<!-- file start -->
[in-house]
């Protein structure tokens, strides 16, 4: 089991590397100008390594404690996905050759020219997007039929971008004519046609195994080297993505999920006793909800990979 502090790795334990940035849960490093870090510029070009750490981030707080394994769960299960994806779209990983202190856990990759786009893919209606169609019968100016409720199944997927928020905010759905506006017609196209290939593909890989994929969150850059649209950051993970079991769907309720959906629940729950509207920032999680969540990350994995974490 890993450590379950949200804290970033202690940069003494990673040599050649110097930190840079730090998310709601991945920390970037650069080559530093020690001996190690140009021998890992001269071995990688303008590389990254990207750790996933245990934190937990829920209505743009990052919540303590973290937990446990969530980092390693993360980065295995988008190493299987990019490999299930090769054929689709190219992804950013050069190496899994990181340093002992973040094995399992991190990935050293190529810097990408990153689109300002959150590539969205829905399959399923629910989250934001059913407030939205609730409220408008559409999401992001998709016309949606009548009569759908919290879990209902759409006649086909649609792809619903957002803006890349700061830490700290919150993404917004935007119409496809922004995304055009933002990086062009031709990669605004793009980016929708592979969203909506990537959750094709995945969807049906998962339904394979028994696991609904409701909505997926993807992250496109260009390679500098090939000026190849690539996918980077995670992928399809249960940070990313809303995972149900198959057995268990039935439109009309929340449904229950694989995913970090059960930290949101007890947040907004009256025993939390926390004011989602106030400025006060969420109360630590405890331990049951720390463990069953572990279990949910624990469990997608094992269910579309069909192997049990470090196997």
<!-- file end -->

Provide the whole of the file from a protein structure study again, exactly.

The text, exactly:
[in-house]
């Protein structure tokens, strides 16, 4: 089991590397100008390594404690996905050759020219997007039929971008004519046609195994080297993505999920006793909800990979 502090790795334990940035849960490093870090510029070009750490981030707080394994769960299960994806779209990983202190856990990759786009893919209606169609019968100016409720199944997927928020905010759905506006017609196209290939593909890989994929969150850059649209950051993970079991769907309720959906629940729950509207920032999680969540990350994995974490 890993450590379950949200804290970033202690940069003494990673040599050649110097930190840079730090998310709601991945920390970037650069080559530093020690001996190690140009021998890992001269071995990688303008590389990254990207750790996933245990934190937990829920209505743009990052919540303590973290937990446990969530980092390693993360980065295995988008190493299987990019490999299930090769054929689709190219992804950013050069190496899994990181340093002992973040094995399992991190990935050293190529810097990408990153689109300002959150590539969205829905399959399923629910989250934001059913407030939205609730409220408008559409999401992001998709016309949606009548009569759908919290879990209902759409006649086909649609792809619903957002803006890349700061830490700290919150993404917004935007119409496809922004995304055009933002990086062009031709990669605004793009980016929708592979969203909506990537959750094709995945969807049906998962339904394979028994696991609904409701909505997926993807992250496109260009390679500098090939000026190849690539996918980077995670992928399809249960940070990313809303995972149900198959057995268990039935439109009309929340449904229950694989995913970090059960930290949101007890947040907004009256025993939390926390004011989602106030400025006060969420109360630590405890331990049951720390463990069953572990279990949910624990469990997608094992269910579309069909192997049990470090196997």